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Melanie Martin Goes Dutch
The Private Diary of My Almost Bummer Summer with Cecily, Matt the Brat, and Vincent Van Go Go Go
Written by Carol WestonAuthor Alerts:  Random House will alert you to new works by Carol Weston

· Yearling
· eBook · Ages 9-12 years
· December 10, 2008 · $5.99 · 978-0-307-48811-4 (0-307-48811-X)

Melanie Martin Goes Dutch
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June 15


Dear Brand New Diary,

I can’t believe it!

This was the best day EVER!

School is out, and I, Melanie Martin, am almost a fifth grader.

5th grade!!!

Today at the end-of-fourth-grade party, everybody said my cupcakes were delicious—even Christopher.

Yesterday after we baked, Mom helped me hide them on top of the refrigerator so Dad wouldn’t accidentally eat any. Why? Because last time I made cupcakes, Dad gobbled one up without asking permission—and I ended up with twenty cupcakes for twenty-one kids. The next day on the walk to school, I was balancing my cupcake tray and hoping hoping hoping someone would be absent.

Trust me. It does not make you feel proud of yourself to be hoping that someone in your class is stuck at home sneezing or barfing. It makes you feel like a bad person. But when you don’t have enough cupcakes to go around, everybody except you gets a cupcake, and you have to sit at your desk pretending you didn’t want one anyway.

I am not that good a person!

Anyway, today was perfect. I brought in the right number of cupcakes, the party was fun, and even Miss Sands was in a great mood. Plus, it was a half day, so we got out at 12:00 instead of 3:00! And almost no homework until September!!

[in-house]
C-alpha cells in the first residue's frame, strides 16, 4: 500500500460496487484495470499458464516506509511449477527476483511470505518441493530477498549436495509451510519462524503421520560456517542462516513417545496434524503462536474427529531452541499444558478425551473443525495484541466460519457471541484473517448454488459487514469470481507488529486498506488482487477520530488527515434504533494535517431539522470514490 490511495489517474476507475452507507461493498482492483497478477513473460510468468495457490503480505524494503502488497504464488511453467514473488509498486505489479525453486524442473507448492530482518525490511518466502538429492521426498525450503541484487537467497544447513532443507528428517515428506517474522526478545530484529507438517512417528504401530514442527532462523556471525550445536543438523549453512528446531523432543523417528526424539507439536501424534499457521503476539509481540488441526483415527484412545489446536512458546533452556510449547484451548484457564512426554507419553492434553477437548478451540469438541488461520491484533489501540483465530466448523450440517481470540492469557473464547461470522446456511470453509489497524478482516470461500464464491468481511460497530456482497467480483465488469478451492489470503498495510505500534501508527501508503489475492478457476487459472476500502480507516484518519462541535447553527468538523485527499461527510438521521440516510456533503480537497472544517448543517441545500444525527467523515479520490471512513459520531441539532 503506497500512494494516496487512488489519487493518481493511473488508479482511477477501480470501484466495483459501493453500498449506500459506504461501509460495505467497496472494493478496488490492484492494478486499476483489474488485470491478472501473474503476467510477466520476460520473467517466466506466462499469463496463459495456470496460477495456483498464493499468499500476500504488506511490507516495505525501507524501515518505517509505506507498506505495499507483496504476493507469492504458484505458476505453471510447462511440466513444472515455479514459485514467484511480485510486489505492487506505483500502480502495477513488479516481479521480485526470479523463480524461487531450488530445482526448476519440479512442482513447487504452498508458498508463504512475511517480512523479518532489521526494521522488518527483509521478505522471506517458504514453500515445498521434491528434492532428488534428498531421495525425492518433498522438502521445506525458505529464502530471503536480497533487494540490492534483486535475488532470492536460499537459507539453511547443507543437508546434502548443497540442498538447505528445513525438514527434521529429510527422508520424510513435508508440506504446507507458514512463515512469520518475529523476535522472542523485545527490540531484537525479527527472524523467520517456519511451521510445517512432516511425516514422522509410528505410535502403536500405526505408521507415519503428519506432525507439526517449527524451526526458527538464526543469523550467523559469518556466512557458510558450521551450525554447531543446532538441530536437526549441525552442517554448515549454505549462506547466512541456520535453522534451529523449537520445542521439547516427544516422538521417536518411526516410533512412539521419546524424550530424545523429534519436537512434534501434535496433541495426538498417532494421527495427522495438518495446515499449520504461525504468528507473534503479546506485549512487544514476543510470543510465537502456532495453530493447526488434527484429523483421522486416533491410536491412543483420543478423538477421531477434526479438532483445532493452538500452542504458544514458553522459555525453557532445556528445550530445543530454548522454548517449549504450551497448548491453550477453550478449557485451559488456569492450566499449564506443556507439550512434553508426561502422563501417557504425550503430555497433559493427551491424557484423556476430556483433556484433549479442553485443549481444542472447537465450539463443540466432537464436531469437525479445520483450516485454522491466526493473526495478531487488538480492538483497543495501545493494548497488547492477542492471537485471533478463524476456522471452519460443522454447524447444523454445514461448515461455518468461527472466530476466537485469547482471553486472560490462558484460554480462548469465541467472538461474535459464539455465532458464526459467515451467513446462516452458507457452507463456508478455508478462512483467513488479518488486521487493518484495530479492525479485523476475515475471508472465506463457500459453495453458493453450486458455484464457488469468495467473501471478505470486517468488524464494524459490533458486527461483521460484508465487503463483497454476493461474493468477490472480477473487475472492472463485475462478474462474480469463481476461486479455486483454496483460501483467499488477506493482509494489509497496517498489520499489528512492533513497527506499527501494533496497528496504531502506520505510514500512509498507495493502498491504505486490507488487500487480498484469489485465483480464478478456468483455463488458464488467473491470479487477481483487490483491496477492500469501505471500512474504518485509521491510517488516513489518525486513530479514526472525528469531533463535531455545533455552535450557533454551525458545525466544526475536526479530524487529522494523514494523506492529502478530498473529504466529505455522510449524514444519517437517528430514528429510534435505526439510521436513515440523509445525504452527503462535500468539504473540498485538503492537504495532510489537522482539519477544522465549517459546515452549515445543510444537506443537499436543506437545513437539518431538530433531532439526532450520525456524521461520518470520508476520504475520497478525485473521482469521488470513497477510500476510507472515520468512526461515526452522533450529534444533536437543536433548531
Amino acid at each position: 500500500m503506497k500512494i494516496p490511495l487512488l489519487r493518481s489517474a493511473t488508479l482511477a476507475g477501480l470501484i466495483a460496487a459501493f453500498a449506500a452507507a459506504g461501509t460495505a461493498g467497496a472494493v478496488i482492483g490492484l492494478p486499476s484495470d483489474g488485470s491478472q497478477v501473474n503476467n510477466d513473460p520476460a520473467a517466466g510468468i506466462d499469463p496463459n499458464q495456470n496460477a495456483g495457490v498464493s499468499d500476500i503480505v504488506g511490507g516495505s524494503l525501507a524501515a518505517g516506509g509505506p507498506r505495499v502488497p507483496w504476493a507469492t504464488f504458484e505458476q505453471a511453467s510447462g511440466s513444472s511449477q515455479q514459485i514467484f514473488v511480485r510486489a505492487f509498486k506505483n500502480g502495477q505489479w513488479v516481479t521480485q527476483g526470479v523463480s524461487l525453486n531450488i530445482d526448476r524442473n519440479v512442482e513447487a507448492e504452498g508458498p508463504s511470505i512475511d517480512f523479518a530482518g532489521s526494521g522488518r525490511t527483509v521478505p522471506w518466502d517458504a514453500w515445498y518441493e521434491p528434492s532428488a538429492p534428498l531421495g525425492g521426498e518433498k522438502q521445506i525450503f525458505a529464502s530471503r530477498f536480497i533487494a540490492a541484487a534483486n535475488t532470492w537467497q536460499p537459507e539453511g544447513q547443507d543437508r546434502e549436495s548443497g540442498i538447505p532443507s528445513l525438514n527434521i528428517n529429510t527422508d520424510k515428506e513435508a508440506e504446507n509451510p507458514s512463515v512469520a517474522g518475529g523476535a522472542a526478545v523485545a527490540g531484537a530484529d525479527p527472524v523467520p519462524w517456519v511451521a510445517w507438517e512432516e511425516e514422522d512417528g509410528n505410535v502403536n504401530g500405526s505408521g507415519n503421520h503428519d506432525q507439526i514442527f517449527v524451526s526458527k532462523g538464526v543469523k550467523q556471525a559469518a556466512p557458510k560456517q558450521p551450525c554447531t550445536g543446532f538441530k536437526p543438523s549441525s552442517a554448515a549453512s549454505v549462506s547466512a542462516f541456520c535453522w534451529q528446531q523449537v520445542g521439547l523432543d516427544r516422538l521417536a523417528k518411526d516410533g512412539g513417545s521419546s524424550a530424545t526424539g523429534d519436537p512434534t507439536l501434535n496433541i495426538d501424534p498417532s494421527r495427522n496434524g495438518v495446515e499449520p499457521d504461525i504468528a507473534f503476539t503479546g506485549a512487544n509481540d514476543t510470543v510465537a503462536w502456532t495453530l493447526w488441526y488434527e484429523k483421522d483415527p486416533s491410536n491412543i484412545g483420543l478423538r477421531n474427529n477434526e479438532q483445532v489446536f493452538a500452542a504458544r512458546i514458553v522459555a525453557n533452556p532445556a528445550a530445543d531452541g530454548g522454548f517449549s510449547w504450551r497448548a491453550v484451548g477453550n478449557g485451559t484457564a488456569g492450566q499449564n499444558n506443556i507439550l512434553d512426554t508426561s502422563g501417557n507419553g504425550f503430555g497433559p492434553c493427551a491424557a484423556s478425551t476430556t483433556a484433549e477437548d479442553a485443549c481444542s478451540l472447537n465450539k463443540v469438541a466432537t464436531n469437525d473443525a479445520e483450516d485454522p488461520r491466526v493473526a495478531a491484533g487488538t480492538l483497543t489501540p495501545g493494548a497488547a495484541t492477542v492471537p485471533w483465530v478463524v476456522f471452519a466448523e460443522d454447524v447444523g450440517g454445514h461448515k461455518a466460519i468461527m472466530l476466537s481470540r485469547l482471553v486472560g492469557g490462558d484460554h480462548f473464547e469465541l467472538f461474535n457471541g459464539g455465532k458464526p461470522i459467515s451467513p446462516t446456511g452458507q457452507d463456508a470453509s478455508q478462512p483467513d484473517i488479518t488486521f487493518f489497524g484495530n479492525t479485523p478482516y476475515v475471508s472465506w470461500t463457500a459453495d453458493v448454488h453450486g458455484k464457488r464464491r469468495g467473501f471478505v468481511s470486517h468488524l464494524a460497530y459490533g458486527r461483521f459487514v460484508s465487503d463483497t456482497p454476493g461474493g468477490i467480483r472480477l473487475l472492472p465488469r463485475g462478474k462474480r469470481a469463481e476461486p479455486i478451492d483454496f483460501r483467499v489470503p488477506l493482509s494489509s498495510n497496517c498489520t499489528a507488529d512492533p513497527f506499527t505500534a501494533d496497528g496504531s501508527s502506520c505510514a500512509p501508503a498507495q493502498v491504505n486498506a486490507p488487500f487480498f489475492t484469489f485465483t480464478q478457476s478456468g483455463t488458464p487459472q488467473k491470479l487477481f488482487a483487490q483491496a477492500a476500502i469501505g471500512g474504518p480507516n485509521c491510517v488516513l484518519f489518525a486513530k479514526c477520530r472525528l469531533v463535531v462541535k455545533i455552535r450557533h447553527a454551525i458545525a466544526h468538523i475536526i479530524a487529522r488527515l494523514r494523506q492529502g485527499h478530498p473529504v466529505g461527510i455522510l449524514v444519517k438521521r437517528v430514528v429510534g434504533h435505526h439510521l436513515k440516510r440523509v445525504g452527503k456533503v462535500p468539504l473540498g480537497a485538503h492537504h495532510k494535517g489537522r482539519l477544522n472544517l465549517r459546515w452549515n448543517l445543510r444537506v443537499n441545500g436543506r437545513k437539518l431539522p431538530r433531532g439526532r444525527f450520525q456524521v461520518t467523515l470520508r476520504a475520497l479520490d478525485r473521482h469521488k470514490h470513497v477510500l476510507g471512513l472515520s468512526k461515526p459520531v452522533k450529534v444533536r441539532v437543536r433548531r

(I wrote “almost” because we have to read “at least one long book” and write “at least a hundred words” about what we learned from it.)

The best thing about vacation is that Cecily and I can spend every minute together and have a ton of sleepovers. And not just on weekends!

Mom loves summer vacation too. She just started a five hundred-piece puzzle of a painting of sunflowers. She says puzzles are her “summertime relaxation.”

She also says that the only thing she loves more than teaching is vacationing. She says it’s much easier to keep track of two kids than a whole class.

I wonder if that’s true.

After all, one of her kids is Matt the Brat.

4-EVER yours

Melanie Martin, Almost Fifth Grader

June 22

afternoon on the sofa

Dear Diary,

Is this going to be a bummer summer?

School has been out for only a week, and—even though I would never admit this to anybody—I sort of miss it. I don’t mean waking up early or doing homework or Miss Sands. I mean lunch, recess, art, music, P.E., library, and my friends.

Cecily hasn’t been around at all. She’s been with her dad. She sent me a postcard from Washington, D.C.

I wish my family would go somewhere.

I wish Cecily would come back.

At home, it’s just me and Matt the Brat.

Of all the brothers in the world, I can’t believe mine is Matt. When baby boys were being given out, Mom and Dad obviously got in the wrong line. (I think they got into the reptile line.)

To be perfectly honest, Matt and I were actually starting to get along this spring. But then he got seriously annoying again.